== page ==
Team Interview Tips and Sample Questions

 

Judges need to talk to students, not adults. Occasionally, enthusiastic adults may want to answer the Judges' questions. If this occurs, politely remind the adult(s) that the Judges are there to interview the students.

Best Practices

  • Help put the students at ease by asking them questions about their robot.
  • Try not to ask yes or no questions. Encourage teams to elaborate on their answers.
  • Be prepared to rephrase your questions. It is important to be mindful of differences in communication style. Also be mindful of students who do not speak the language you are using as their first language.
  • Be aware of different age levels, and approach students in an age-appropriate way, especially when talking to younger students.
  • Be sure all team members are present and include all team members in the interview.
  • Being a Judge gives you a unique opportunity to impact students. They will be looking to you for positive reinforcement. Just a few words of encouragement can make their day.
  • Be attentive to students and do not engage in other conversations during interviews.
  • Take a picture of each team and their robot with its license plate visible. This will help you identify teams and robots during later during deliberations.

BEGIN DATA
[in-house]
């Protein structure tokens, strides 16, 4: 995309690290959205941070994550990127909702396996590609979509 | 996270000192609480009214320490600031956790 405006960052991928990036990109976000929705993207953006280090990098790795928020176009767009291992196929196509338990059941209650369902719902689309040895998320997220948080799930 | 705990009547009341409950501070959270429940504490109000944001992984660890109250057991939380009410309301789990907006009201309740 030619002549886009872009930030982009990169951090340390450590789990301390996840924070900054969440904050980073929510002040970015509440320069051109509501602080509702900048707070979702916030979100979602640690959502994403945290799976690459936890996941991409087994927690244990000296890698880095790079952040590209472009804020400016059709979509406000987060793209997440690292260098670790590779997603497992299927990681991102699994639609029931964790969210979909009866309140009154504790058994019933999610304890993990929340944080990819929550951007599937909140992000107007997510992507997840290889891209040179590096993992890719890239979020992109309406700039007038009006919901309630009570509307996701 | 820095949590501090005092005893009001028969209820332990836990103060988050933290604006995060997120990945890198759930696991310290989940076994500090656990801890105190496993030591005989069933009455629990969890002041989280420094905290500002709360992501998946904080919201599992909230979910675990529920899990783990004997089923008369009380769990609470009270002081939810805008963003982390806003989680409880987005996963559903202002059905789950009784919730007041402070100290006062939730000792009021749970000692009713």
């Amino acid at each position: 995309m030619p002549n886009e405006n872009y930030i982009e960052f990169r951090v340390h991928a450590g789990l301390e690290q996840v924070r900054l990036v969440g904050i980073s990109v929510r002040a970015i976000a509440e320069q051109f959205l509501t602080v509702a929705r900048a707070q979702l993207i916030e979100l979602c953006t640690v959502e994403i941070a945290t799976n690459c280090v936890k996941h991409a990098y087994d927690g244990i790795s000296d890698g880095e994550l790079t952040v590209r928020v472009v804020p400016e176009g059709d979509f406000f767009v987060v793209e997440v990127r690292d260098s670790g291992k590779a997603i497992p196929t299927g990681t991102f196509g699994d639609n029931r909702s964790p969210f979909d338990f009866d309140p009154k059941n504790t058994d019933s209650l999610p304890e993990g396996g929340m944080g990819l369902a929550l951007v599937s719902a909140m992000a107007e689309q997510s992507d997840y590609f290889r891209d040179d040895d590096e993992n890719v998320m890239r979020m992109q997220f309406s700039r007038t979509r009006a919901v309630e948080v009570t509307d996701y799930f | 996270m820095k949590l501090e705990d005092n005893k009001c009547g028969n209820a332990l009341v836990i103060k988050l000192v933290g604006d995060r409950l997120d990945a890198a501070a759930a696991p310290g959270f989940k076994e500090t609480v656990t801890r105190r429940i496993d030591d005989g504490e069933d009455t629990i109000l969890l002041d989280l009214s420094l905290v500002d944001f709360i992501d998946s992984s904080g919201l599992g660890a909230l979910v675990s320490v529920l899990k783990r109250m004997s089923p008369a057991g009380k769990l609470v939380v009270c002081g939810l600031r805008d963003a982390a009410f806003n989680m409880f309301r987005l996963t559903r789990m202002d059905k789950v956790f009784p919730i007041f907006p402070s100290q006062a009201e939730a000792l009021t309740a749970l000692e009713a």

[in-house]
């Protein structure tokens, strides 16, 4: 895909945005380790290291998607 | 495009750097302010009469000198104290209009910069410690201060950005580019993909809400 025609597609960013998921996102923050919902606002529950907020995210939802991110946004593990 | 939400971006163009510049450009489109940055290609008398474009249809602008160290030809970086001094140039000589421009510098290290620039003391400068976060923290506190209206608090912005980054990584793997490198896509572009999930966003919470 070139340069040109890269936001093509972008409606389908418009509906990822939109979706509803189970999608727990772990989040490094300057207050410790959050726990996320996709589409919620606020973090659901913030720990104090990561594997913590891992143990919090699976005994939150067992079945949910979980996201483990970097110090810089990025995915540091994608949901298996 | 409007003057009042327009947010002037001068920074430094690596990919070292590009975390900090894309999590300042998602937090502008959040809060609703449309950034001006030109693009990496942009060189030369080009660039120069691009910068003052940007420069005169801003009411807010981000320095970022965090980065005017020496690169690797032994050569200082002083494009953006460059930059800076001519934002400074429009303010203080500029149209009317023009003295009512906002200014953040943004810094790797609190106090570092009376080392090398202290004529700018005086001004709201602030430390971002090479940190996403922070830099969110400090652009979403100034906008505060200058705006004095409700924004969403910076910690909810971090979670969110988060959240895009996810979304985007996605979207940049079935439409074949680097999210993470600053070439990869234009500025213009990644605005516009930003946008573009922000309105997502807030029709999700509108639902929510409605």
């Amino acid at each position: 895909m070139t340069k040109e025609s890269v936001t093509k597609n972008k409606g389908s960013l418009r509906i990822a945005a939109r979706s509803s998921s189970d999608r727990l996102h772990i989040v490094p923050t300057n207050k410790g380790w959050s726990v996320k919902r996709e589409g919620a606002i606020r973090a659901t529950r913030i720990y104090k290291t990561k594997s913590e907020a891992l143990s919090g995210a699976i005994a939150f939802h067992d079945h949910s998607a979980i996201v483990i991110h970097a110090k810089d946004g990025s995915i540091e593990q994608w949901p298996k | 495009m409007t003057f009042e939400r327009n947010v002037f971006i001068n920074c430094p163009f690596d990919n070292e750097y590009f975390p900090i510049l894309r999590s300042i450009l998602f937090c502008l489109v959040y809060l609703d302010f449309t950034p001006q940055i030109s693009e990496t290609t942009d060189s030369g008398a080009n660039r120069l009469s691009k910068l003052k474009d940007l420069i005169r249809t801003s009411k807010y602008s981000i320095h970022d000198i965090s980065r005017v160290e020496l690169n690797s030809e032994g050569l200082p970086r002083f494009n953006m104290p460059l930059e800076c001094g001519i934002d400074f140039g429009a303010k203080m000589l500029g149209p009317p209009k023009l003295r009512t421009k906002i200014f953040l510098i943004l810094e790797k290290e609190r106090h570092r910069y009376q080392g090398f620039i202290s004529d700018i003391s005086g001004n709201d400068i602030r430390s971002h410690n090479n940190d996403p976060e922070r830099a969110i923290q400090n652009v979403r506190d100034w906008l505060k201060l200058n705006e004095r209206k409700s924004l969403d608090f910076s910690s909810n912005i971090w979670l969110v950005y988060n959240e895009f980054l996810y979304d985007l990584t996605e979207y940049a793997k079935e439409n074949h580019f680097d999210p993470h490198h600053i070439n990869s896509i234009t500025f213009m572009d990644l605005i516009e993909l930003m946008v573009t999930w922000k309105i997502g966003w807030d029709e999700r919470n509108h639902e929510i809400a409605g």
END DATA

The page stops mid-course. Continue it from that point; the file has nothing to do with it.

• Leave the Judge’s Note to Missed Teams at the pit table for teams that you cannot locate.
  • After interviewing the team, mark their pit sign and/or the team list to indicate the team has been interviewed.

Sample Questions

  • Did your team turn in an Engineering Notebook? When did you start making entries?
  • What does your robot do and how does it score points?
  • How did you develop this robot design?
  • Which team members built the robot?
  • What part of your robot are you most proud of? Why?
  • Were there any other robots that inspired your robot design? How?
  • What changes did you make to improve your design during the season?
  • Do you use any sensors? What are they used for? How do they operate in your autonomous mode? How do they operate in your driver-controlled mode?
  • What problems did you have in working on your robot? How did your team solve them?
  • If you had one more week to work on your robot, how would you improve it?
  • Has your game strategy been effective? How and why?
  • Tell us about your robot’s programming. Autonomous mode? Driver control mode? Who did the programming? Which programming language did you use?
  • What were the challenges of this year’s game that you considered before designing your robot How did you design your robot to meet those challenges?
  • How many subsystems does your robot have? Who was responsible for integrating them?